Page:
THE Parliament of Tuvalu – a small island nation in the South Pacific – last week passed a constitutional amendment act.

I have not yet had the ­opportunity to see the ­final act, and it is possible ­certain changes were made, even at the last ­minute, ­during the parliamentary process. ­However, I have had the opportunity to study the ­constitutional amendment bill as it was ­presented to parliament.

That bill, and the report by the Constitutional Review Committee that accompanied it, is a very interesting summation of a long process of debate and negotiation, ongoing within and­ ­beyond parliament, since 2015.

For the most part, the ­constitutional ­amendments envisaged by the bill are ­relatively ­minor. They are technical, ­“housekeeping” ­amendments – tweaks and ­evolutionary ­improvements, rather than ­fundamental ­changes, to the system of ­parliamentary government Tuvalu has ­enjoyed since its ­independence from the United ­Kingdom in 1978.

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Relatively minor constitutional reforms in a small nation that most people have never heard of, in the middle of the ocean on the other side of the planet, are the sort of things that most newspaper columnists do not inflict upon their readers’ attention.

But Tuvalu is worth knowing about. For a start, there’s the fact that Tuvalu exists, despite the odds, as an independent country. With a land area of 26 square kilometres, it is about one-fifth the size of Edinburgh. It has a ­population of just under 12,000 people, about the same as Linlithgow. Its GDP per capita is about $3000 – in round figures, about a tenth of that of Scotland.

Of course, it relies on its friends more than a big country like Scotland would do. Tuvalu’s economy is so small that for convenience it uses the currency of its neighbour (Australia), something that I’m sure Scotland would never need to consider, except perhaps as a transitional measure. It also outsources its defence to the Royal Australian Navy, which maintains a little outpost on the Tuvaluan island of Funafuti.

Even so, it is an independent country, with its own government and parliament, its own ­diplomatic representation, its own seat in the United Nations, and – undergirding it all – its own constitution. No more “too poor”, “too wee” nonsense. Sovereignty does not ­discriminate against the small.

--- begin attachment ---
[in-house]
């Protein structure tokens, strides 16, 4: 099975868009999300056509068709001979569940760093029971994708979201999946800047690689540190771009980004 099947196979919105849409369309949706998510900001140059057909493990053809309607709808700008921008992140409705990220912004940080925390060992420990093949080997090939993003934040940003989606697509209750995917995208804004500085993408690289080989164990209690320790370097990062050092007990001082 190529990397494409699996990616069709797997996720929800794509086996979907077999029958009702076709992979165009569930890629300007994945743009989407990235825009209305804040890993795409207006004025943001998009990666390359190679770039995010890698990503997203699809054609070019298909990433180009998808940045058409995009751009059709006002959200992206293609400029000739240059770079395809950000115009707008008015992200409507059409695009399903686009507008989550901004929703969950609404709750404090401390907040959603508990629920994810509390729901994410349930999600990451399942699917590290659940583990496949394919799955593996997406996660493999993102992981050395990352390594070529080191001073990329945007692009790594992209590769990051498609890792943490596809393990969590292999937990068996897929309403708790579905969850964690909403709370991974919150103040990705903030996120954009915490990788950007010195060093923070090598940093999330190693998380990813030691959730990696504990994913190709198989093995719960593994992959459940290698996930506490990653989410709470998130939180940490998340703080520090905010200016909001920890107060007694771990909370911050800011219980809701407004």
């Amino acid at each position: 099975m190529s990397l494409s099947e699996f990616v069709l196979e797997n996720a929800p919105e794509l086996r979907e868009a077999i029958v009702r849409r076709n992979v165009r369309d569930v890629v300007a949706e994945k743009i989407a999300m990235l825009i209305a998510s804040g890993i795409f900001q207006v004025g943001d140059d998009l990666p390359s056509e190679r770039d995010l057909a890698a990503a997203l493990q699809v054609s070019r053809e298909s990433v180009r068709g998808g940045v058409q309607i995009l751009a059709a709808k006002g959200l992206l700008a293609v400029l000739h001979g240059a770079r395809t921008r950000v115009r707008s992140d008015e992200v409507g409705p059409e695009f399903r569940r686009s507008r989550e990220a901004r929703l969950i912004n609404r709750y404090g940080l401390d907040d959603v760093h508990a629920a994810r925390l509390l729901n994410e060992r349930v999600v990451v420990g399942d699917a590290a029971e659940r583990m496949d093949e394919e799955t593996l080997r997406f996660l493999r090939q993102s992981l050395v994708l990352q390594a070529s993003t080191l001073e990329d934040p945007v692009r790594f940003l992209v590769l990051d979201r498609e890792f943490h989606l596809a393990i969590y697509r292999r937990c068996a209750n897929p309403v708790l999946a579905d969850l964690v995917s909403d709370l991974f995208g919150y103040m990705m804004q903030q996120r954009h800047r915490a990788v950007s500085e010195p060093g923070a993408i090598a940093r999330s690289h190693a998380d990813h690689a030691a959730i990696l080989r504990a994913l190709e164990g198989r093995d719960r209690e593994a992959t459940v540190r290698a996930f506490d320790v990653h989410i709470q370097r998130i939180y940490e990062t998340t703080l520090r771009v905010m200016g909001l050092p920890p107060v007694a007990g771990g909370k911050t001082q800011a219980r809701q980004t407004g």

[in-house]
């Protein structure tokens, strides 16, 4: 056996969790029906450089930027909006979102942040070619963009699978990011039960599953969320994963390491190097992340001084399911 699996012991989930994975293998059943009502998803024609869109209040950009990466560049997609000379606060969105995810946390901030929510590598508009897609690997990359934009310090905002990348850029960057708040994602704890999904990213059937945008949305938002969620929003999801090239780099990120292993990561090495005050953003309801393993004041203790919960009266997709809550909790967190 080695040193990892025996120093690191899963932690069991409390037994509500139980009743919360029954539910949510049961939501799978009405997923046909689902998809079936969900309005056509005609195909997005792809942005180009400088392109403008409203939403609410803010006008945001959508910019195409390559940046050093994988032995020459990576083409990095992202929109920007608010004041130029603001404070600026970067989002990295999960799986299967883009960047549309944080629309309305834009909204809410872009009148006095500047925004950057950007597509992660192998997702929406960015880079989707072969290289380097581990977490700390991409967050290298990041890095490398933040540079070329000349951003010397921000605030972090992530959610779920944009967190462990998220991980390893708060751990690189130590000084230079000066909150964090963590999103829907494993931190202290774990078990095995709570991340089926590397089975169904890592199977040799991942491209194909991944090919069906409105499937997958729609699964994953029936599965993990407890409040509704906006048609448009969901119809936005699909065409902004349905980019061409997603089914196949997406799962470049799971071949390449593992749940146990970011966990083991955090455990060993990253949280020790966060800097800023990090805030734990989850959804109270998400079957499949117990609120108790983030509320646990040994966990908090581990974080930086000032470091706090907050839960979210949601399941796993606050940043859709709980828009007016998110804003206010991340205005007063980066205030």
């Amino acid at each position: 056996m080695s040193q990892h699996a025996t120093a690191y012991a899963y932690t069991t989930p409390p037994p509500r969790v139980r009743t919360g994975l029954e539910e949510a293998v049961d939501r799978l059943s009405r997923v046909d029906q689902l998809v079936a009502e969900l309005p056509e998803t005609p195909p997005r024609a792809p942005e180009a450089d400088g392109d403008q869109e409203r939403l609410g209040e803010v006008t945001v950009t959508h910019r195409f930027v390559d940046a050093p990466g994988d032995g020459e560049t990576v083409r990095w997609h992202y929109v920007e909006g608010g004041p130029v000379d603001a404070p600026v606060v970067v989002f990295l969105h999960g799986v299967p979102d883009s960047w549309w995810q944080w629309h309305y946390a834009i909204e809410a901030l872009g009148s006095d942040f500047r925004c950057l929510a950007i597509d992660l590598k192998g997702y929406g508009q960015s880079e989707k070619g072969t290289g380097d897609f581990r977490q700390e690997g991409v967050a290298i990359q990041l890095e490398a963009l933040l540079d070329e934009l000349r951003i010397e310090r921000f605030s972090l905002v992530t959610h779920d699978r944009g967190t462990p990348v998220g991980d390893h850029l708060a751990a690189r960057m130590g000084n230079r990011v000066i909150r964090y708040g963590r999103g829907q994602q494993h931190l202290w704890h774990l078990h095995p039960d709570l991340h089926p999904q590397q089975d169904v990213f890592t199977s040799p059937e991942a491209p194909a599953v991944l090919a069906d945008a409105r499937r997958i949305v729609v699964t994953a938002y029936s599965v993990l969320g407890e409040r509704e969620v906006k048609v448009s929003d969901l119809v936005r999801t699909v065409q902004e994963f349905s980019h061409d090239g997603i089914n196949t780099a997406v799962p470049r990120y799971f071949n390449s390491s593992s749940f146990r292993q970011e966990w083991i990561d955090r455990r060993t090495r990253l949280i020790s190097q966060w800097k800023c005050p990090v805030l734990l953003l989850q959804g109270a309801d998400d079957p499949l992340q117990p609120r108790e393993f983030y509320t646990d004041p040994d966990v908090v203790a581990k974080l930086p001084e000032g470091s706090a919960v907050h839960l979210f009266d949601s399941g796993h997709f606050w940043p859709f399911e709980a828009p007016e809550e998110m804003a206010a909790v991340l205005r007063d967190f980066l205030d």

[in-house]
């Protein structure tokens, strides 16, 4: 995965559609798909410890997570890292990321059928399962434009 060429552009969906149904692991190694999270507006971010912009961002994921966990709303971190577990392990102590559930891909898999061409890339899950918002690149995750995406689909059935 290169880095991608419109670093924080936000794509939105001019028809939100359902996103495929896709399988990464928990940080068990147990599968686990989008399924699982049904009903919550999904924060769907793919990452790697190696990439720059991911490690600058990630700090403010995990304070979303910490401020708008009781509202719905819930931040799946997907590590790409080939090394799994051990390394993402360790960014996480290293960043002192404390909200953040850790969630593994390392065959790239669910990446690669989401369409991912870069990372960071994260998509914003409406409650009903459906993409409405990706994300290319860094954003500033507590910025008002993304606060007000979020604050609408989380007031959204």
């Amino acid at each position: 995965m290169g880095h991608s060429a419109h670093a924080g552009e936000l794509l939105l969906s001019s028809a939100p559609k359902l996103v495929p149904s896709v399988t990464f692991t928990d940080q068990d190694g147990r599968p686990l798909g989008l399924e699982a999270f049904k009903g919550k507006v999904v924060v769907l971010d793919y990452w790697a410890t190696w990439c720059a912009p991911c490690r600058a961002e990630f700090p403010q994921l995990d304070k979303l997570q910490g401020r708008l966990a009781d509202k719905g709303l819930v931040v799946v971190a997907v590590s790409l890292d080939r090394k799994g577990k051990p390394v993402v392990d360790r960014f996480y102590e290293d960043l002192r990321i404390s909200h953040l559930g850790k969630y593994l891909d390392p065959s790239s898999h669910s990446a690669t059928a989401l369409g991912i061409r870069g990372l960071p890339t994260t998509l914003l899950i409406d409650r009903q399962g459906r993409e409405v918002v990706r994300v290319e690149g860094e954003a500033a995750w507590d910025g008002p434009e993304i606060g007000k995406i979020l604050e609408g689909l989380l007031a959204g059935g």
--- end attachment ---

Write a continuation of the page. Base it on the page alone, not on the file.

What’s more, the British government actively supported Tuvalu’s orderly transition to independence. Every time a former British colony celebrates its independence day, I would like to see someone on the SNP front bench in ­Westminster raise this question: “Why should Scotland be treated on less favourable terms than former colonies?”

Tuvalu’s constitutional story is also ­interesting for the big ideas that emerge from such a small petri dish of constitutional experimentation.

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Some of the more radical ideas discussed ­during the review process did not make it into the constitutional amendment bill. ­Looking at the constitutional amendment bill and its ­accompanying report, Tuvalu’s legislators seem to have acted with prudence and self-restraint. (Again, this comes with the caveat that I have not yet seen the final act, but I would be ­surprised if it deviates significantly from what has been proposed).

That’s probably a good thing. Tuvalu since ­independence has had 45 years of peace and relative stability. It has never had a coup, a ­dictator or a civil war. That is, comparatively, no mean achievement. Sometimes in constitution-making, like painting or cooking, the art is in knowing what not to do – when to stop, when ­doing more would detract rather than add.

Yet some of those radical ideas are worth ­further investigation. One such idea was to ­insert into the constitution a “Charter of Values and Responsibilities”.

This enjoyed some support amongst the ­Constitutional Review Committee, although not unanimously recommended in their final report.

Back in 2018, such a charter had been drawn up after public consultation. It proclaimed the values of Trust, Integrity, Love, Relationship, Stewardship, Humility, and Faithfulness.

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It is hard, perhaps, to imagine a society built upon those values. It is even harder to see how those things could effectively be constitutionalised. How would they be enforced? If not ­intended to be legally enforceable, would they be anything more than just “pious exhortations” – and, if so, would the constitution be the right place for them?

No law can regulate the heart. Even so, having had constitutional conversations up and down Scotland, I have noticed a demand for a constitution that not only regulates the state, but also to regulate values, principles and standards in public life.

Public life has been so corroded and corrupted by the behaviour of recent governments that some touchstone, some line in the sand, some re-statement of what we stand for – and will not stand for – is now required.

We need a constitution to restore a sense of public duty and public service, and to set rules, boundaries and expectations for those in power.

Perhaps we should get some Tuvaluans to show us how it’s done?